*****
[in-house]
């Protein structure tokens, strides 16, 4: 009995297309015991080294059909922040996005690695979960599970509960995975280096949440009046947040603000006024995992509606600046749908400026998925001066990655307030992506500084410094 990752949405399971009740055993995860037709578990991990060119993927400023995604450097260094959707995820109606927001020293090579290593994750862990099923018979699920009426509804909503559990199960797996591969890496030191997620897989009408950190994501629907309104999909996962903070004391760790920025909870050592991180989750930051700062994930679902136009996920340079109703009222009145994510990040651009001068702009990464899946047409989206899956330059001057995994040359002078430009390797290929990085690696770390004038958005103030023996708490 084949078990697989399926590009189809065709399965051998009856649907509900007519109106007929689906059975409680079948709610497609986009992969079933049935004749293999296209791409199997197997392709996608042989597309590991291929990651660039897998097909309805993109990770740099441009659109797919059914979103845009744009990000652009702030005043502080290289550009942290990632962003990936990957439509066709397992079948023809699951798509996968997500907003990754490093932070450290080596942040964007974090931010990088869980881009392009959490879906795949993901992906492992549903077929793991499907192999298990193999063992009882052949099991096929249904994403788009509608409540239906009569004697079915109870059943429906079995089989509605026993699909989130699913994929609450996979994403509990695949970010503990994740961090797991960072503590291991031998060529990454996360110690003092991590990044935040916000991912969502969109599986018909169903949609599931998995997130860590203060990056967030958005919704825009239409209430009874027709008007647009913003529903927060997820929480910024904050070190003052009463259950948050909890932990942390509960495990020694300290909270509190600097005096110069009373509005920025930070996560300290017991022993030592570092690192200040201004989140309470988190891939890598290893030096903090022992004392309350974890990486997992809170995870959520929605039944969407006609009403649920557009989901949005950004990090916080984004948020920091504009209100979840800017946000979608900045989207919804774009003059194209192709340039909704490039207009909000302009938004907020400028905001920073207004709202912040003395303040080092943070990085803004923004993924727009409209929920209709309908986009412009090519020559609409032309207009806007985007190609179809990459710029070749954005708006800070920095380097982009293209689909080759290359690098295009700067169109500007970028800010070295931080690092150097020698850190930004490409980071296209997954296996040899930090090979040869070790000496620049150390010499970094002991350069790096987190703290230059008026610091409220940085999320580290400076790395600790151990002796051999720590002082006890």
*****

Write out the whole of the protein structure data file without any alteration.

[in-house]
């Protein structure tokens, strides 16, 4: 009995297309015991080294059909922040996005690695979960599970509960995975280096949440009046947040603000006024995992509606600046749908400026998925001066990655307030992506500084410094 990752949405399971009740055993995860037709578990991990060119993927400023995604450097260094959707995820109606927001020293090579290593994750862990099923018979699920009426509804909503559990199960797996591969890496030191997620897989009408950190994501629907309104999909996962903070004391760790920025909870050592991180989750930051700062994930679902136009996920340079109703009222009145994510990040651009001068702009990464899946047409989206899956330059001057995994040359002078430009390797290929990085690696770390004038958005103030023996708490 084949078990697989399926590009189809065709399965051998009856649907509900007519109106007929689906059975409680079948709610497609986009992969079933049935004749293999296209791409199997197997392709996608042989597309590991291929990651660039897998097909309805993109990770740099441009659109797919059914979103845009744009990000652009702030005043502080290289550009942290990632962003990936990957439509066709397992079948023809699951798509996968997500907003990754490093932070450290080596942040964007974090931010990088869980881009392009959490879906795949993901992906492992549903077929793991499907192999298990193999063992009882052949099991096929249904994403788009509608409540239906009569004697079915109870059943429906079995089989509605026993699909989130699913994929609450996979994403509990695949970010503990994740961090797991960072503590291991031998060529990454996360110690003092991590990044935040916000991912969502969109599986018909169903949609599931998995997130860590203060990056967030958005919704825009239409209430009874027709008007647009913003529903927060997820929480910024904050070190003052009463259950948050909890932990942390509960495990020694300290909270509190600097005096110069009373509005920025930070996560300290017991022993030592570092690192200040201004989140309470988190891939890598290893030096903090022992004392309350974890990486997992809170995870959520929605039944969407006609009403649920557009989901949005950004990090916080984004948020920091504009209100979840800017946000979608900045989207919804774009003059194209192709340039909704490039207009909000302009938004907020400028905001920073207004709202912040003395303040080092943070990085803004923004993924727009409209929920209709309908986009412009090519020559609409032309207009806007985007190609179809990459710029070749954005708006800070920095380097982009293209689909080759290359690098295009700067169109500007970028800010070295931080690092150097020698850190930004490409980071296209997954296996040899930090090979040869070790000496620049150390010499970094002991350069790096987190703290230059008026610091409220940085999320580290400076790395600790151990002796051999720590002082006890």